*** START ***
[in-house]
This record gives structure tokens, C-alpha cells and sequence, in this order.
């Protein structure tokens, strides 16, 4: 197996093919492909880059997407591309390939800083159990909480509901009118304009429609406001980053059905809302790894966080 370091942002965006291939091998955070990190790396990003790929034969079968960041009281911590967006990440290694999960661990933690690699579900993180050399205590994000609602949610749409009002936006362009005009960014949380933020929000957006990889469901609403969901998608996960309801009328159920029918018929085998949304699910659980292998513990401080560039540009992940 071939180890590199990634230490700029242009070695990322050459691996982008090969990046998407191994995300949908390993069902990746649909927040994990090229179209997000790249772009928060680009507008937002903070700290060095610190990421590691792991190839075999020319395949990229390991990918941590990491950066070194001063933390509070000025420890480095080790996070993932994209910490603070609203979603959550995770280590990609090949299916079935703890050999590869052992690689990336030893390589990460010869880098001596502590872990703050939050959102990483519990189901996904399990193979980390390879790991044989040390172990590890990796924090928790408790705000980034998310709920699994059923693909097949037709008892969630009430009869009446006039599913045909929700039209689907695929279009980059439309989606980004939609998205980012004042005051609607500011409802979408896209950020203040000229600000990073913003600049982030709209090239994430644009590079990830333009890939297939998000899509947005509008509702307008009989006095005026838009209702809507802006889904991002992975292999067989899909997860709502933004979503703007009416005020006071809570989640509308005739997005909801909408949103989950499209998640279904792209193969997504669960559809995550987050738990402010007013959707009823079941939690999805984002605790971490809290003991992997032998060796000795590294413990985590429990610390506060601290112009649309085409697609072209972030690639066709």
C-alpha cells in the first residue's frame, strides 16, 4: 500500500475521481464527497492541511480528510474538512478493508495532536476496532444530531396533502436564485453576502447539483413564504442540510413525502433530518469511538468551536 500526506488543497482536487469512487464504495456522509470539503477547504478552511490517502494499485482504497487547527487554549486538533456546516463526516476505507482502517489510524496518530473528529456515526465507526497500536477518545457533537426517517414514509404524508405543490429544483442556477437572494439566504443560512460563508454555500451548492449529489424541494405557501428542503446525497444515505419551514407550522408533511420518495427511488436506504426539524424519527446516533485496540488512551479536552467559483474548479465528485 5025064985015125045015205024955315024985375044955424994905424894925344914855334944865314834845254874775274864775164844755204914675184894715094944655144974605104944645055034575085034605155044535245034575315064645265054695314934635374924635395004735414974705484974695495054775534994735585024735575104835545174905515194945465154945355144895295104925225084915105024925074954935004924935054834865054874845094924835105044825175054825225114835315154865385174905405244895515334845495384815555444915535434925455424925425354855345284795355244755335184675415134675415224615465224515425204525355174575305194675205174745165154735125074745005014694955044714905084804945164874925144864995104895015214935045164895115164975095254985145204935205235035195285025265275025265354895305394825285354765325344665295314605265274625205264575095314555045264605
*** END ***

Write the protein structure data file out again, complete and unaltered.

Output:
[in-house]
This record gives structure tokens, C-alpha cells and sequence, in this order.
């Protein structure tokens, strides 16, 4: 197996093919492909880059997407591309390939800083159990909480509901009118304009429609406001980053059905809302790894966080 370091942002965006291939091998955070990190790396990003790929034969079968960041009281911590967006990440290694999960661990933690690699579900993180050399205590994000609602949610749409009002936006362009005009960014949380933020929000957006990889469901609403969901998608996960309801009328159920029918018929085998949304699910659980292998513990401080560039540009992940 071939180890590199990634230490700029242009070695990322050459691996982008090969990046998407191994995300949908390993069902990746649909927040994990090229179209997000790249772009928060680009507008937002903070700290060095610190990421590691792991190839075999020319395949990229390991990918941590990491950066070194001063933390509070000025420890480095080790996070993932994209910490603070609203979603959550995770280590990609090949299916079935703890050999590869052992690689990336030893390589990460010869880098001596502590872990703050939050959102990483519990189901996904399990193979980390390879790991044989040390172990590890990796924090928790408790705000980034998310709920699994059923693909097949037709008892969630009430009869009446006039599913045909929700039209689907695929279009980059439309989606980004939609998205980012004042005051609607500011409802979408896209950020203040000229600000990073913003600049982030709209090239994430644009590079990830333009890939297939998000899509947005509008509702307008009989006095005026838009209702809507802006889904991002992975292999067989899909997860709502933004979503703007009416005020006071809570989640509308005739997005909801909408949103989950499209998640279904792209193969997504669960559809995550987050738990402010007013959707009823079941939690999805984002605790971490809290003991992997032998060796000795590294413990985590429990610390506060601290112009649309085409697609072209972030690639066709």
C-alpha cells in the first residue's frame, strides 16, 4: 500500500475521481464527497492541511480528510474538512478493508495532536476496532444530531396533502436564485453576502447539483413564504442540510413525502433530518469511538468551536 500526506488543497482536487469512487464504495456522509470539503477547504478552511490517502494499485482504497487547527487554549486538533456546516463526516476505507482502517489510524496518530473528529456515526465507526497500536477518545457533537426517517414514509404524508405543490429544483442556477437572494439566504443560512460563508454555500451548492449529489424541494405557501428542503446525497444515505419551514407550522408533511420518495427511488436506504426539524424519527446516533485496540488512551479536552467559483474548479465528485 5025064985015125045015205024955315024985375044955424994905424894925344914855334944865314834845254874775274864775164844755204914675184894715094944655144974605104944645055034575085034605155044535245034575315064645265054695314934635374924635395004735414974705484974695495054775534994735585024735575104835545174905515194945465154945355144895295104925225084915105024925074954935004924935054834865054874845094924835105044825175054825225114835315154865385174905405244895515334845495384815555444915535434925455424925425354855345284795355244755335184675415134675415224615465224515425204525355174575305194675205174745165154735125074745005014694955044714905084804945164874925144864995104895015214935045164895115164975095254985145204935205235035195285025265275025265354895305394825285354765325344665295314605265274625205264575095314555045264605